Stephanie M. Pyonteck 1 , Leila Akkari 1 , Alberto J. Schuhmacher 1 , Robert L. Bowman 1 , Lisa Sevenich 1 , Daniela F. Quail 1 , Oakley C. Olson 1 , Marsha L. Quick 1 , Jason T. Huse 3 , 4 , Virginia Teijeiro 1 , Manu Setty 2 , Christina S. Leslie 2 , Yoko Oei 5 , Alicia Pedraza 3 , Jianan Zhang 3 , 4 , Cameron W. Brennan 3 , 4 , James C. Sutton 5 , Eric C. Holland 1 , 4 , Dylan Daniel 5 , Johanna A. Joyce 1 , 4 , #
22 September 2013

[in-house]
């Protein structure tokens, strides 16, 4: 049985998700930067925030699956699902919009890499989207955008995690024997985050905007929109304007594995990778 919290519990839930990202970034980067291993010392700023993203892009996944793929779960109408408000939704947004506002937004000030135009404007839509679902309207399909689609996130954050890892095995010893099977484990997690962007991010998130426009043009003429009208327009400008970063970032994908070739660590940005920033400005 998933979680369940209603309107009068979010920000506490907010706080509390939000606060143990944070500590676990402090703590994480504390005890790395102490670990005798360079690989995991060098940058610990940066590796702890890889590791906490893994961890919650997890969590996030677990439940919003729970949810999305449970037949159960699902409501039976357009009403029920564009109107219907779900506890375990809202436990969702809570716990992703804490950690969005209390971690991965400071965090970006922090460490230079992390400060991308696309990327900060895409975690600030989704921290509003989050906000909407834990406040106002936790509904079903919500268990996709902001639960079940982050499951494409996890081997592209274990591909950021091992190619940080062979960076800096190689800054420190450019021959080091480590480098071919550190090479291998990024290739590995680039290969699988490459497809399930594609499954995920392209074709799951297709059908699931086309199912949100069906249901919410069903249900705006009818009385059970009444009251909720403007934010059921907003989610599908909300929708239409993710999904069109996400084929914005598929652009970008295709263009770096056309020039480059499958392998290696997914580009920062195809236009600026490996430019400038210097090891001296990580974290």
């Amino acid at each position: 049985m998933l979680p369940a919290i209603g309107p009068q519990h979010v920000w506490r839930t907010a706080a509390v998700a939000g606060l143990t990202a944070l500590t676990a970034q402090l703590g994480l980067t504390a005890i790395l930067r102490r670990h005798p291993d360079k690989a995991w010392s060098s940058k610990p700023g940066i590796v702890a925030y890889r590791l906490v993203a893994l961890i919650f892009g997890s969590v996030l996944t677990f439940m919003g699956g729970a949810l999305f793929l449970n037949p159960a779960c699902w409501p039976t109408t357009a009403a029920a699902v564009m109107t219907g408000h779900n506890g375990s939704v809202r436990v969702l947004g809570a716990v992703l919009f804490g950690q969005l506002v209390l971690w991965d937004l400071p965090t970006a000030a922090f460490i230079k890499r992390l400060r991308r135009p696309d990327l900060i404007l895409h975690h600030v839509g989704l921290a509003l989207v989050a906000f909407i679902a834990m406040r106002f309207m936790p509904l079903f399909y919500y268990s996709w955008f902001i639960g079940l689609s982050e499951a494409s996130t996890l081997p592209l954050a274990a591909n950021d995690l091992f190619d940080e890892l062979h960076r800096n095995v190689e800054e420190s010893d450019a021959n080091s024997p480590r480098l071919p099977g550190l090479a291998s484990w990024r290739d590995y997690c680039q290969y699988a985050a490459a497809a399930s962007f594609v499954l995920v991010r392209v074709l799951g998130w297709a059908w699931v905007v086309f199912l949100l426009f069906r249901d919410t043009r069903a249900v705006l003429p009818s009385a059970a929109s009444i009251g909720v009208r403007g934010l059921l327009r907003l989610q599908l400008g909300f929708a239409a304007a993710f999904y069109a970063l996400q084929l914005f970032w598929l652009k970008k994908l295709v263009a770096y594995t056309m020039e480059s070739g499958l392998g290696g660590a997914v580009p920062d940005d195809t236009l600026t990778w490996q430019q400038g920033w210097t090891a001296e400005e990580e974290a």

Glioblastoma multiforme (GBM) comprises several molecular subtypes including proneural GBM. Most therapeutic approaches targeting glioma cells have failed. An alternative strategy is to target cells in the glioma microenvironment, such as tumor-associated macrophages and microglia (TAMs). Macrophages depend upon colony stimulating factor (CSF)-1 for differentiation and survival. A CSF-1R inhibitor was used to target TAMs in a mouse proneural GBM model, which dramatically increased survival, and regressed established tumors. CSF-1R blockade additionally slowed intracranial growth of patient-derived glioma xenografts. Surprisingly, TAMs were not depleted in treated mice. Instead, glioma-secreted factors including GM-CSF and IFN-γ facilitated TAM survival in the context of CSF-1R inhibition. Alternatively activated/ M2 macrophage markers decreased in surviving TAMs, consistent with impaired tumor-promoting functions. These gene signatures were associated with enhanced survival in proneural GBM patients. Our results identify TAMs as a promising therapeutic target for proneural gliomas, and establish the translational potential of CSF-1R inhibition for GBM.